Hyperthyroidism in cats

Hyperthyroidism in cats

What is hyperthyroidism?

Hyperthyroidism is caused when the thyroid glands in your cat’s neck start over-producing thyroid hormone.  In most cases, this happens because the glands have enlarged due to a benign growth called an ‘adenoma’.
Thyroid hormone is responsible for controlling your kitty’s metabolism and many of the signs associated with hyperthyroidism result from an increase in metabolic rate.

What are the signs of an overactive thyroid gland in cats?

  • Weight loss
  • Increased appetite
  • Increased heart rate
  • Hyperactivity or becoming more bad-tempered
  • Becoming more vocal
  • Unkempt or poor coat condition
  • Increase in thirst
  • Vomiting and diarrhoea
If your kitty is showing any of these signs, consult your vet for advice as soon as possible!

How will my vet diagnose an overactive thyroid?

First, your vet will talk through your pet’s signs and conduct a thorough examination. Your vet will check your pet from head to tail taking note of their weight and heart rate, and may palpate your pet’s neck to see if they can feel an enlarged thyroid gland. Typically, cats with hyperthyroidism are middle-aged to older with most being more than 8 years old. If your four-legged friend fits into this category and your vet thinks your kitty may have hyperthyroidism, blood tests are likely to be recommended.
Blood tests to check thyroid hormone (T4) levels are the only way to confirm the diagnosis. As well as checking thyroid hormone levels, blood tests will usually be run to screen for any other underlying disease, especially kidney or liver problems.
Many cats with an overactive thyroid will have high blood pressure so this is likely to be checked too.

How is hyperthyroidism treated?

The great thing about hyperthyroidism is that it can be quite successfully treated. So, what are the options?

  1. Medication

Most cats with hyperthyroidism will start their treatment with anti-thyroid medication. This is available in tablet or liquid form and must be given once or twice daily. The medication decreases the production and release of thyroid hormone from the thyroid glands. It does not provide a cure so treatment will need to be continued for life, although your vet may discuss changing the treatment plan once your cat’s thyroid hormone levels have stabilised.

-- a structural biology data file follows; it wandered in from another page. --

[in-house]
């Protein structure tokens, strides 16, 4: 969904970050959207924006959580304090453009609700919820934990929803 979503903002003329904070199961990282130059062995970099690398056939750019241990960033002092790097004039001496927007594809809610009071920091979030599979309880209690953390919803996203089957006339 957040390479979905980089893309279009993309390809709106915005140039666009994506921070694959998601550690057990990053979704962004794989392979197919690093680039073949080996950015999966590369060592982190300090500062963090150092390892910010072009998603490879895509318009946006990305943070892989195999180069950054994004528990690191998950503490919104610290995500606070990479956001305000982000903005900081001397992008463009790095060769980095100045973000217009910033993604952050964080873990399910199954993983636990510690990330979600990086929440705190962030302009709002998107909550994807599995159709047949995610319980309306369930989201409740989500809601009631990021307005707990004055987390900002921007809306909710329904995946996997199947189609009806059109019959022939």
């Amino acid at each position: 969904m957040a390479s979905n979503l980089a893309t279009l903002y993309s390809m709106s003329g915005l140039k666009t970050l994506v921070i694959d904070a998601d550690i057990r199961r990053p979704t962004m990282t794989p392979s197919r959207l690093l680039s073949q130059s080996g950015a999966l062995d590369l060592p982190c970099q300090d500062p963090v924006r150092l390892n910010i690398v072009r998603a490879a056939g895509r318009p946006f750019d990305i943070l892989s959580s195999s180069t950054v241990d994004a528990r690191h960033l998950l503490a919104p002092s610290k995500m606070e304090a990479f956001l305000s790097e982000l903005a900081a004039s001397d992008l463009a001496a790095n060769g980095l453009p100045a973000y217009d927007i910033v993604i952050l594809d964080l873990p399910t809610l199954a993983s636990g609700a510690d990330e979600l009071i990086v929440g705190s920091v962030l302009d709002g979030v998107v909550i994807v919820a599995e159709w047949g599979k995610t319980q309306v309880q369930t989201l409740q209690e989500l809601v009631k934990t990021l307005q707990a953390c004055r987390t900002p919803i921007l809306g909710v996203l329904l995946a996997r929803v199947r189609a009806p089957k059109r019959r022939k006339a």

Anti-thyroid medication is readily available but can be difficult to administer depending on the patient! Talk to your vet if your kitty is tricky when it comes to taking medication; they may be able to advise you on how best to get your reluctant patient to cooperate! Alternatively, they may suggest other treatment options.

  1. Radioactive iodine treatment

Iodine is taken up by the thyroid gland and used to make thyroid hormone. Treatment with radioactive iodine is considered to be ‘gold standard’ for the management of cats with hyperthyroidism. The radioactive iodine is given by injection under the skin. It is rapidly absorbed and after being taken up by the thyroid, the radiation destroys the abnormal thyroid tissue.
Radioactive iodine provides a complete cure in 95% of cases, with thyroid hormone levels returning to normal within 1-2 weeks of treatment.
However, owing to the radioactive nature of the treatment, cats have to stay in hospital until their radiation levels have decreased to an acceptable level. Usually this will be 3 to 5 days after the injection.

  1. Surgery

Surgery to remove the enlarged thyroid glands (thyroidectomy) is generally very successful. Cats have two thyroid glands in their neck and in more than 70% of cases the disease will be bilateral; in other words, both glands will be affected.
Surgery will often provide a permanent cure, although occasionally signs will recur if thyroid tissue elsewhere in the cat’s body becomes enlarged. For example, many cats have small amounts of thyroid tissue in their chest.

  1. Dietary management

Iodine is essential for making thyroid hormone so feeding an iodine-deficient diet can help with the management of hyperthyroidism. They key to success is to ensure that cats whose hyperthyroidism is controlled in this way only eat their special low-iodine food, as even tiny amounts of iodine can make the diet ineffective. This can be a tricky task especially in those cats who like to explore outdoors. 

The take-home message is that hyperthyroidism in cats can be successfully treated, and your kitty can be back to their fab feline self with a bit of help. If you have any concerns about your pet’s health, don’t hesitate to contact your vet.
If you have found this article useful, why not check out all the great health info at: Cat Health | Health Supplements for Cats | Petwell